JORDI PICAZO - In your 1977/1994 book Psychology as Religion: The Cult of Self Worship you argued that psychology under the influence of some contemporary theories and practices can seriously damage people at times, instead of provide support or healing. PAUL VITZ- Yes, but fortunately the field of psychology, though not our culture, has gotten better and wiser in the years since I first wrote that book. Now, I am working on connections between contemporary psychology and Christian faith, particularly Catholicism. I am part of a team at Divine Mercy University (DMU). We are working to show that psychology and Christianity can be coherently and usefully integrated. We are convinced that valid psychology, and the social sciences in general, and in many ways also neuroscience, are surprisingly supportive of the traditional understanding of the human being as found in many Christian and especially Catholic positions. So, we at DMU are expanding the psychology of the person to include the person’s vocations, virtues and spiritual life. We introduce an explicitly ethical content to replace the often implicitly moral relativity used by most psychologists. We use Catholic anthropology and its understanding of the person as a framework for integrating psychology with theology and philosophy. Being Christian is not easy in our present cultural and academic climate, but I think that right now Christianity is the only positive and major intellectual worldview that makes sense and it remains un-developed in important ways. In contrast, both the political left and right are based on old, mostly exhausted ideas begun in Europe in the 1800s and culminating with large scale oppression and death in the 20th century. JP - In your 2013 book Faith of the Fatherless you say that “The enormous cost of the absence of fathers to the society it the most frequently demonstrated finding in social science”. PV - The absence of fathers has an enormous cost to the society. I would propose that it is the most frequently demonstrated finding in social science. Over the last 60 years there is published research from all around the world showing that boys raised without fathers (or with fathers who are abusive) have a very high rate of criminal behavior. In the United States our prisons are filled with boys without fathers, and the financial cost of that alone is enormous, but nobody is factoring that into our social policies. It is not that it’s just a disaster in terms of the cost of crime and prison, but it’s also a disaster in terms of all these young men who could be otherwise helping the society with work, with being fathers, and having families.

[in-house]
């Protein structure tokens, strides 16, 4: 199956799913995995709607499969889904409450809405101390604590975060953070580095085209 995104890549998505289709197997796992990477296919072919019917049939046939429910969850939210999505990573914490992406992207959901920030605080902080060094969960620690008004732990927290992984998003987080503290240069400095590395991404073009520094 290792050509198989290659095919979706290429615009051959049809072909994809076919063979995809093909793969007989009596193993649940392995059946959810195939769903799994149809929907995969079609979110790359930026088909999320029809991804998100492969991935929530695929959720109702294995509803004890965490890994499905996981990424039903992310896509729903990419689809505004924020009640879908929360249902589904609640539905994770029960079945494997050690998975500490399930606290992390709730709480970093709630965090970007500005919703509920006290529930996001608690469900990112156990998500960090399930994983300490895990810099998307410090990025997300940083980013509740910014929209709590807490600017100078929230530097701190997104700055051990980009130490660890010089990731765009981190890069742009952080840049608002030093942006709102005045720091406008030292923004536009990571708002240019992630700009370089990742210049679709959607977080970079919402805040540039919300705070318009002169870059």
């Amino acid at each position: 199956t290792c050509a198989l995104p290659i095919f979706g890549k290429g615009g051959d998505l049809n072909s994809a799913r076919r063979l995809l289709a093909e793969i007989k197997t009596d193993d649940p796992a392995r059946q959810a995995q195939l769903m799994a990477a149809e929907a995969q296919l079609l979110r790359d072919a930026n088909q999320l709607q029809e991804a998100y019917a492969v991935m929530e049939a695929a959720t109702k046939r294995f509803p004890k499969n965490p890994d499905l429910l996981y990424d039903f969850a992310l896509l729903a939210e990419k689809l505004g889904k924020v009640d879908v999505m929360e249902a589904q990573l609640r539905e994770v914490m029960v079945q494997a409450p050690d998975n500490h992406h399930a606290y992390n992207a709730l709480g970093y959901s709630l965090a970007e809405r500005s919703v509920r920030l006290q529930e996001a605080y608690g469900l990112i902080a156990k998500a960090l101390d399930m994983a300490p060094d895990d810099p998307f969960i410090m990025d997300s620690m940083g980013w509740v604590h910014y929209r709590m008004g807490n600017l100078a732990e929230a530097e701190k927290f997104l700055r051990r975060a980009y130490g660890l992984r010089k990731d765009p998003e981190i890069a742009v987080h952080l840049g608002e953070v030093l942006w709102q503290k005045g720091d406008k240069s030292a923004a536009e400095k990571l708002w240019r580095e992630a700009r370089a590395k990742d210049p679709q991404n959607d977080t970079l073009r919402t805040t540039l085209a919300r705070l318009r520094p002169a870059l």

Forget debate, just do it!

«Our neglect of fatherhood is an enormous problem in the United States and in Western society in general. Men must rediscover their importance as fathers and they don’t have to debate this in a feminist world that says this isn’t the case. Frankly, in my opinion, and from both a moral and a psychological stand, it’s absurd to debate this issue. Forget debate, just do it! Just show that you can be a father to your children. And in doing that you will be providing something probably far more beneficial than anything else you do. One related observation is that a big reason why Asian students in America are doing so well, is that they reliably come from intact families, and thus with fathers; and divorced-family kids and other non-intact-family kids very commonly have poorer school records».